Kenta Matsudaira

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Kenta Matsudaira
Mondial Ping - Men's Singles - Round 4 - Kenta Matsudaira-Vladimir Samsonov - 45.jpg
Matsudaira at the 2013 World Championships
Personal information
NationalityJapanese
Born (1991-04-11) April 11, 1991 (age 27)[1]
Nanao-shi, Ishikawa, Japan
Playing styleRight-handed, shakehand grip
Equipment(s)Kenta Matsudaira ALC, Tenergy 05 FH, Tenergy 05 BH
Highest ranking9 (November 2017)[2]
Current ranking10 (2018)
Height1.69 m (5 ft 7 in)[3]
Weight61 kg (134 lb; 9.6 st)[3]

Kenta Matsudaira (松平 健太, Matsudaira Kenta, born April 11, 1991) is a Japanese table tennis player. Winner of the 2006 World Junior Championships in singles,[4] he was the world number one junior player in 2008.[5] He is world-renowned for his tomahawk serve, which he has popularized throughout his career. The serve itself is rather unorthodox but still ample in efficiency, making it even more effective due to its unfamiliar nature. His serve has been one of the imperative factors in his illustrious junior career, alongside making him a top 50 player for many years. He also utilizes its reverse variation.[6]

Matsudaira became well-known on the world stage after his match against the Olympic champion Ma Lin at the 2009 World Table Tennis Championships, where he demonstrated his advanced tomahawk serves, compact and explosive technique, alongside his dynamic backhand control. He won two straight games from a 1–3 deficit and held the lead at 4–1 in the seventh (he lost the set 11–9).[7] Later, he beat Ma 4–1 at the 2013 World Table Tennis Championships in the Round of 64. After progressing to the Round of 16 and beating Vladimir Samsonov 4-3, he lost in the quarter-finals to the Bronze medalist, Xu Xin, in 6 games. This is regarded as his best performance in his adult career and was considered to have performed the best out of all of the non-Chinese players. He is ranked 17 in the world as of January, 2017.[8]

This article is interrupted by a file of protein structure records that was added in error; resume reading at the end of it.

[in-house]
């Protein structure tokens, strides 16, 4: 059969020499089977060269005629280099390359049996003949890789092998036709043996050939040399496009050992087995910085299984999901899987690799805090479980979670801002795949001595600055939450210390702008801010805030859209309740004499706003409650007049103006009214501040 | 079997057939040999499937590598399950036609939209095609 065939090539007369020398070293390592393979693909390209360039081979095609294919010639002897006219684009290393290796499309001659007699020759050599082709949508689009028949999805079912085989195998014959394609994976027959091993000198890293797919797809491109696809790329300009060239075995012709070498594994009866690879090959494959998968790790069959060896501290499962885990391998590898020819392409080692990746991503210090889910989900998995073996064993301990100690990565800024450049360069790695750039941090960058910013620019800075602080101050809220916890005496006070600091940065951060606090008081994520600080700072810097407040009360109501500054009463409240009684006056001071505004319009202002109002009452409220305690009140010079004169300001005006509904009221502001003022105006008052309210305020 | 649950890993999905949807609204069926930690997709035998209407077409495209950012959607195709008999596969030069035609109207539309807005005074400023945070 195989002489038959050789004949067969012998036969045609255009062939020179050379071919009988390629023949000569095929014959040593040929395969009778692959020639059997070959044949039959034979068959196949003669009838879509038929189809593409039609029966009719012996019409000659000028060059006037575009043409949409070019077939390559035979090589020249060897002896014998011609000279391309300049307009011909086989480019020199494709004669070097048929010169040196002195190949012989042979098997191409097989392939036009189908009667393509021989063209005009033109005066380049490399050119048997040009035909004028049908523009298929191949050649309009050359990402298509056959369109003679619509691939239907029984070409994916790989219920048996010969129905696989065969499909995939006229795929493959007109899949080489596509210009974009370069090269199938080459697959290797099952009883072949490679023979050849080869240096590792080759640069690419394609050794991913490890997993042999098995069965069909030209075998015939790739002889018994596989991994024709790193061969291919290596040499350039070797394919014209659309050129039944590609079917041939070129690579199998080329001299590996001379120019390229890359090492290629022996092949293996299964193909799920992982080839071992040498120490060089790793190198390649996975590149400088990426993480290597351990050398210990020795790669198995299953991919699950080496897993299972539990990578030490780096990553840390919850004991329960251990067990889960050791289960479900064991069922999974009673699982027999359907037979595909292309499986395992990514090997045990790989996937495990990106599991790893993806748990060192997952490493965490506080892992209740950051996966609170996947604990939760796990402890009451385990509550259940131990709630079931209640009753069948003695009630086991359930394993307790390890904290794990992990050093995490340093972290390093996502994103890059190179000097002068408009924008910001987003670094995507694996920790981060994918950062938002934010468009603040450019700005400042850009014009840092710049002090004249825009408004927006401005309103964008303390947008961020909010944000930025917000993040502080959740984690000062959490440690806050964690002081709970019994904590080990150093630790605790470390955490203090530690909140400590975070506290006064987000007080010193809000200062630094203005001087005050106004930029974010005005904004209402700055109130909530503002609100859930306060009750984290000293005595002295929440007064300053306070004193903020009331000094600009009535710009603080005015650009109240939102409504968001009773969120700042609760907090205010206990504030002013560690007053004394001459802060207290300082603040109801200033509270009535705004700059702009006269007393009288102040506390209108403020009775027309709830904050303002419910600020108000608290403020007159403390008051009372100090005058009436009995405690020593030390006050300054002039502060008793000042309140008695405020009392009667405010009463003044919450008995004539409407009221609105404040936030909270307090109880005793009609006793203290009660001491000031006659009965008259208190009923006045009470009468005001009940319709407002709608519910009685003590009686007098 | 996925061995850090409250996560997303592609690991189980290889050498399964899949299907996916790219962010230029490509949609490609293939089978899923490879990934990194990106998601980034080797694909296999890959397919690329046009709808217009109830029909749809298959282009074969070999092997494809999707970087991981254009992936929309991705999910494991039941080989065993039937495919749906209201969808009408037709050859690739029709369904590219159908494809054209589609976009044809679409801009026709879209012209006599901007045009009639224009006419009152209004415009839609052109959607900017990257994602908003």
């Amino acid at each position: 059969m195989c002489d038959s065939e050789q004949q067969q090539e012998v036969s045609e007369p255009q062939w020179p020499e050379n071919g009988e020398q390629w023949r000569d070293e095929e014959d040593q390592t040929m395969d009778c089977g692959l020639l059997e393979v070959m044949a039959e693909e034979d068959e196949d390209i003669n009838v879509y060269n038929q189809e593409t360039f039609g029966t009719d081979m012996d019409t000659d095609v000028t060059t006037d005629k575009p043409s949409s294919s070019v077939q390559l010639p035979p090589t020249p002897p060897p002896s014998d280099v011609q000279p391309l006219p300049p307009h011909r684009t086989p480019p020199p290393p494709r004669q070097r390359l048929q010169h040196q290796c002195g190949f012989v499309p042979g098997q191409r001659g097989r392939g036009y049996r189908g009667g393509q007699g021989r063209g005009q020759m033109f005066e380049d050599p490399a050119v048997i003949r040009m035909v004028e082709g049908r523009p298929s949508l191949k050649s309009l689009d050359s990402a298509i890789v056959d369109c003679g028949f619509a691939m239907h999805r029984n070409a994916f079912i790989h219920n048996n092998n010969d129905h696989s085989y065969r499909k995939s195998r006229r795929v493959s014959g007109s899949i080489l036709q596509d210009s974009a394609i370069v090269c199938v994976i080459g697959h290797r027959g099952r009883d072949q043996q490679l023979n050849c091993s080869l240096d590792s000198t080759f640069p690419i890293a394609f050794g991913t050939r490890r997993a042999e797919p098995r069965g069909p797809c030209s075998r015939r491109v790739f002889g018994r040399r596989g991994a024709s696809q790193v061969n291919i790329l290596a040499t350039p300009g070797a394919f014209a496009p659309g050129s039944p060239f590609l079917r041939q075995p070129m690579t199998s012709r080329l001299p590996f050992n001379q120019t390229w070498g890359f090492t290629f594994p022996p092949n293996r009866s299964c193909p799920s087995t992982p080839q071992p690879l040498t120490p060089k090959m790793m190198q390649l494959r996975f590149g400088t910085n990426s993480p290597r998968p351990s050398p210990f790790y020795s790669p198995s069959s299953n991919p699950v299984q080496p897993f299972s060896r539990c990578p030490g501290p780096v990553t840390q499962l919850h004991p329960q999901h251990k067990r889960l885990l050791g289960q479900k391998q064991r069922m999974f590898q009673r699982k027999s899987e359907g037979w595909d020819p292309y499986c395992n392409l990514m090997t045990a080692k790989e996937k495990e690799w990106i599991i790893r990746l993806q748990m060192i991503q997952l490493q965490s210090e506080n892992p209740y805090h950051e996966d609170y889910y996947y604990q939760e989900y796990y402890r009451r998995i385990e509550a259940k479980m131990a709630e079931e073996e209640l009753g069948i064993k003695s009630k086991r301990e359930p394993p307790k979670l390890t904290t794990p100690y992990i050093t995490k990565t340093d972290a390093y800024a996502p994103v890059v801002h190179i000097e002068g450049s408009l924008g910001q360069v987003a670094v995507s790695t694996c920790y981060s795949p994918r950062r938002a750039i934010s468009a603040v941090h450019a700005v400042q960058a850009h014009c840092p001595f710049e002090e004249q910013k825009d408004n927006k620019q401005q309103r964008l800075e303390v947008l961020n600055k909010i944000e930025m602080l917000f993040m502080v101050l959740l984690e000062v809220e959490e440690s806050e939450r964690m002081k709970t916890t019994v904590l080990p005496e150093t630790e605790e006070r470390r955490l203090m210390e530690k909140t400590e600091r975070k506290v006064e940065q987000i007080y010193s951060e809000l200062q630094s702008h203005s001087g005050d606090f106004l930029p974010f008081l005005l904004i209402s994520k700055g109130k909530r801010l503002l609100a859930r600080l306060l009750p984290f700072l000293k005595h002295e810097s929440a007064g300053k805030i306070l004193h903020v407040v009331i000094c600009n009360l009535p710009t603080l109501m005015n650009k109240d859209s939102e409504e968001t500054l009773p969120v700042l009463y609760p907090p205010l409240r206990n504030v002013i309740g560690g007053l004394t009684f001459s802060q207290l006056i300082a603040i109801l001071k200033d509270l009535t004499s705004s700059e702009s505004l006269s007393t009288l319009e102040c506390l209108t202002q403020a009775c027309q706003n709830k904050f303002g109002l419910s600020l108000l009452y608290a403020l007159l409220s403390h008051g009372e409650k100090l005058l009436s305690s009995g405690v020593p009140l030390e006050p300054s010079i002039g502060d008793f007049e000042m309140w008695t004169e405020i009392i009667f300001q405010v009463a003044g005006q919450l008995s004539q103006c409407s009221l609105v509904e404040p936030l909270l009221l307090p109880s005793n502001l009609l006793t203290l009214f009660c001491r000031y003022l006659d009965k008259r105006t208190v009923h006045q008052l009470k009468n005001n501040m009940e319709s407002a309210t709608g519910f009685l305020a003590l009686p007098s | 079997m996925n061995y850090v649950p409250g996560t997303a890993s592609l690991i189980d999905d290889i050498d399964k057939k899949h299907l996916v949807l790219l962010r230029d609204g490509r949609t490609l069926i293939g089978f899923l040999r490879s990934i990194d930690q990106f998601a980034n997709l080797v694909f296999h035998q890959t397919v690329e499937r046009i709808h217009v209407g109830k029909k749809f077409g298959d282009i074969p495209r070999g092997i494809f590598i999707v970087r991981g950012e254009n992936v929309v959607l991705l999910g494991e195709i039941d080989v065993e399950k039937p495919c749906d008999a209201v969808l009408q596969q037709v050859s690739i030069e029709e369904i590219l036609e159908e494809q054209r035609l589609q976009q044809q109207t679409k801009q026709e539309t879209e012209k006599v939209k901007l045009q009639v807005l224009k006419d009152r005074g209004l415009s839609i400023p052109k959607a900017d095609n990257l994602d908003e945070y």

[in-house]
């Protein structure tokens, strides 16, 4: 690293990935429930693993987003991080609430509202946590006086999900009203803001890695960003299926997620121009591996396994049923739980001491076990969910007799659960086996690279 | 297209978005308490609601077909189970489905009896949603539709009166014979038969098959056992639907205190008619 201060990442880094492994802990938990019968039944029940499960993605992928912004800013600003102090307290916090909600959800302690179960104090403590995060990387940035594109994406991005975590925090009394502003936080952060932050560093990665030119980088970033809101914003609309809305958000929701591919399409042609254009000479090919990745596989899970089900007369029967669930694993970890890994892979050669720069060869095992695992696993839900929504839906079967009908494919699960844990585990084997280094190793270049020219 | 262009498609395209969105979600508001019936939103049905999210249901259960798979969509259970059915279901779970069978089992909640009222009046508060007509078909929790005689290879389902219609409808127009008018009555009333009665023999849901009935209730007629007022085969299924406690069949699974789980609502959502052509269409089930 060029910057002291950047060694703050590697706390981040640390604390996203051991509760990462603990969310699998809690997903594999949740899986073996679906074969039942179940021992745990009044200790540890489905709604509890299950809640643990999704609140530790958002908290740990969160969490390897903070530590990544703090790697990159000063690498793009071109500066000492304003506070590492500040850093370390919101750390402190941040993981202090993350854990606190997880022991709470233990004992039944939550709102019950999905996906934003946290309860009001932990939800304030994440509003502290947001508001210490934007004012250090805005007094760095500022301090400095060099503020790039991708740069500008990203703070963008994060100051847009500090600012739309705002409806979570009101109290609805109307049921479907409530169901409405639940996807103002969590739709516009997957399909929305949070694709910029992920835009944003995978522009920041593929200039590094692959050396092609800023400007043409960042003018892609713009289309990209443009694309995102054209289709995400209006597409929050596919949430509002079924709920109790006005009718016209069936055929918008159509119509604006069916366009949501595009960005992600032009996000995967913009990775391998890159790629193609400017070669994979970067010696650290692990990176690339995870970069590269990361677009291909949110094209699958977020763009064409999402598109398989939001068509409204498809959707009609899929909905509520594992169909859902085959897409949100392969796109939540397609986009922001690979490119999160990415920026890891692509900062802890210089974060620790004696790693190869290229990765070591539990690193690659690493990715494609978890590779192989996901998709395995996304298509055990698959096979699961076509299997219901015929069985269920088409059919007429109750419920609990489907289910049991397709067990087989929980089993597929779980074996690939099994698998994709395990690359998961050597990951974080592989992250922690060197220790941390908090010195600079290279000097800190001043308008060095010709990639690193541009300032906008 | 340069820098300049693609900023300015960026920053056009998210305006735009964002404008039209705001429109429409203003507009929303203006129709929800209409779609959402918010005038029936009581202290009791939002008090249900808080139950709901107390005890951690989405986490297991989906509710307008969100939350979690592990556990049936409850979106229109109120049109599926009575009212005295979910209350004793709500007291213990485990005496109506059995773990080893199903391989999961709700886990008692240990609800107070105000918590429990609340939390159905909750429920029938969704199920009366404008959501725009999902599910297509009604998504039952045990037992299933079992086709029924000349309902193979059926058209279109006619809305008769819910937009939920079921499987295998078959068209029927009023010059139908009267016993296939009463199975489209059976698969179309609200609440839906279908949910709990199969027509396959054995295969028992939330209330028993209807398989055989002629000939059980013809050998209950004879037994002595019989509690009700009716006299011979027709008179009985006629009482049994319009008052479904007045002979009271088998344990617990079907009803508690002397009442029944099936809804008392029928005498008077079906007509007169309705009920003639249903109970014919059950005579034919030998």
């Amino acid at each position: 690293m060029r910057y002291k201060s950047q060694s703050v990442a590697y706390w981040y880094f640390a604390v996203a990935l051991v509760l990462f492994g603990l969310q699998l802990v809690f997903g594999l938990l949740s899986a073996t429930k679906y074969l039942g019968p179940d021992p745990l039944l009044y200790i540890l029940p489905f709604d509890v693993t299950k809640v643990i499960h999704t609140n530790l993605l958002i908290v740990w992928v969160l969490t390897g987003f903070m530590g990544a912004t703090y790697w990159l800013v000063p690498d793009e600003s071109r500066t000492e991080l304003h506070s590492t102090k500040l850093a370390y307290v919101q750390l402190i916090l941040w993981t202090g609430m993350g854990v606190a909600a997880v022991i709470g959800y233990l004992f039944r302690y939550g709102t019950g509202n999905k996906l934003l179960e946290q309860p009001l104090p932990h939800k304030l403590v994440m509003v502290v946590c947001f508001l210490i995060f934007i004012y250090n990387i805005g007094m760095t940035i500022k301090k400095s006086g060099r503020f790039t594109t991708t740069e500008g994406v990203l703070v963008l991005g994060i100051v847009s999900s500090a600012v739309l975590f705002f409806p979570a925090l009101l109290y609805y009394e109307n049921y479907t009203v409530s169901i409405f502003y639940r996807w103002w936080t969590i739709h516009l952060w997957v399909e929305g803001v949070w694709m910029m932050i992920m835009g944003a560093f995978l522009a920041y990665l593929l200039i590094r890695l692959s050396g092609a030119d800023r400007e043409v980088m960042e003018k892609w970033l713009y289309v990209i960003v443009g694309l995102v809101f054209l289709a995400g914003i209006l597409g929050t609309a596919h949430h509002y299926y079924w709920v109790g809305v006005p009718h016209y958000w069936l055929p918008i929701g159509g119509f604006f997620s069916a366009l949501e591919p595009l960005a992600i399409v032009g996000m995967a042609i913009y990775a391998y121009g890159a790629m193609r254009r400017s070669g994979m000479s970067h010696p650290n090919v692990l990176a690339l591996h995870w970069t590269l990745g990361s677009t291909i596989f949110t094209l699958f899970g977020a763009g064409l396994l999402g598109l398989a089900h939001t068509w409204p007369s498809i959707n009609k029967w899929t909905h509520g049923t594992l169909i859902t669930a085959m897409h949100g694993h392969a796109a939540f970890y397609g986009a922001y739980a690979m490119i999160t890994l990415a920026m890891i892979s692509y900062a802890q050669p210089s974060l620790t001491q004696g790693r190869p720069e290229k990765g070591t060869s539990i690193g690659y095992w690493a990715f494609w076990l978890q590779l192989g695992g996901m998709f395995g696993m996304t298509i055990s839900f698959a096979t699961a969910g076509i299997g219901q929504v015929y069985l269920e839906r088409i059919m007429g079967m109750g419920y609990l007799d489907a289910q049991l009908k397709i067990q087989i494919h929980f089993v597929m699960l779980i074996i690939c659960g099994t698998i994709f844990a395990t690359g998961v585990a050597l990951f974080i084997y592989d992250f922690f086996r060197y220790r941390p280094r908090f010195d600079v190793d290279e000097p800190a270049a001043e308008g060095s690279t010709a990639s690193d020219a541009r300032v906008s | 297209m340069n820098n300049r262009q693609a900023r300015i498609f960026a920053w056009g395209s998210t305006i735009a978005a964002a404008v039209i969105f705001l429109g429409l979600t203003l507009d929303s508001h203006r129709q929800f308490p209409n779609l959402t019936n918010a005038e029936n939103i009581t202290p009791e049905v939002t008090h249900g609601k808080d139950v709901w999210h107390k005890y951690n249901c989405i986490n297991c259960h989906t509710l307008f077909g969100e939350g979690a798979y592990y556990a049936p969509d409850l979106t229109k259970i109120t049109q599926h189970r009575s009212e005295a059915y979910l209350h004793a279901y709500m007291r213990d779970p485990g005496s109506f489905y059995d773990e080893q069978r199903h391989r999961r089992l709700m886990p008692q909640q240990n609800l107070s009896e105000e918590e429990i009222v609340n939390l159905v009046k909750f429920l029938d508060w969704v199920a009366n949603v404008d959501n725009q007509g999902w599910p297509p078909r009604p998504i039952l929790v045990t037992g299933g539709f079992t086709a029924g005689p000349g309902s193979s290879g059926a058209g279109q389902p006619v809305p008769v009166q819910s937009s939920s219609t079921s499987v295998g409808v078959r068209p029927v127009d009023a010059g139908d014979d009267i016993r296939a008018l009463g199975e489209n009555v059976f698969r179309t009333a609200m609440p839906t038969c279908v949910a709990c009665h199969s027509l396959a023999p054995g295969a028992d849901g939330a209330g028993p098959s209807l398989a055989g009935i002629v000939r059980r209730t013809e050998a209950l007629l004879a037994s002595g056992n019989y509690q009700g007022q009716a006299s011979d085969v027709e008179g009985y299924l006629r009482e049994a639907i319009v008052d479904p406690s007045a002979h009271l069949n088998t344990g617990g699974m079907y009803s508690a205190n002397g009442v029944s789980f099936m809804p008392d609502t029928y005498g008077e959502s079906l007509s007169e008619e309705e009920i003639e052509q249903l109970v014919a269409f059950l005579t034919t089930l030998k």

References[edit]

  1. ^ "ITTF players' profiles". ITTF. Archived from the original on January 8, 2014. Retrieved November 19, 2010.
  2. ^ "ITTF world ranking". International Table Tennis Federation. Archived from the original on April 15, 2011. Retrieved July 6, 2013.
  3. ^ a b "Athlete's Profile". 2014 Incheon Asian Games Organizing Committee. Archived from the original on October 2, 2014. Retrieved October 4, 2014.
  4. ^ "ITTF statistics". ITTF. Archived from the original on May 7, 2009. Retrieved November 19, 2010.
  5. ^ "ITTF under 18 world ranking". ITTF. Archived from the original on August 4, 2009. Retrieved November 19, 2010.
  6. ^ Marshall, Ian. "Gaining The Plaudits". ITTF. Archived from the original on February 1, 2012. Retrieved November 19, 2010.
  7. ^ Marshall, Ian (May 2, 2009). "Olympic Champion Stretched to the Limit as Japanese Heroes Bid Farewell". ITTF. Archived from the original on June 16, 2011. Retrieved May 18, 2010.
  8. ^ "World Table Tennis Championships 2013 Results". www.ittf.com. ITTF. Archived from the original on April 11, 2016. Retrieved October 23, 2016.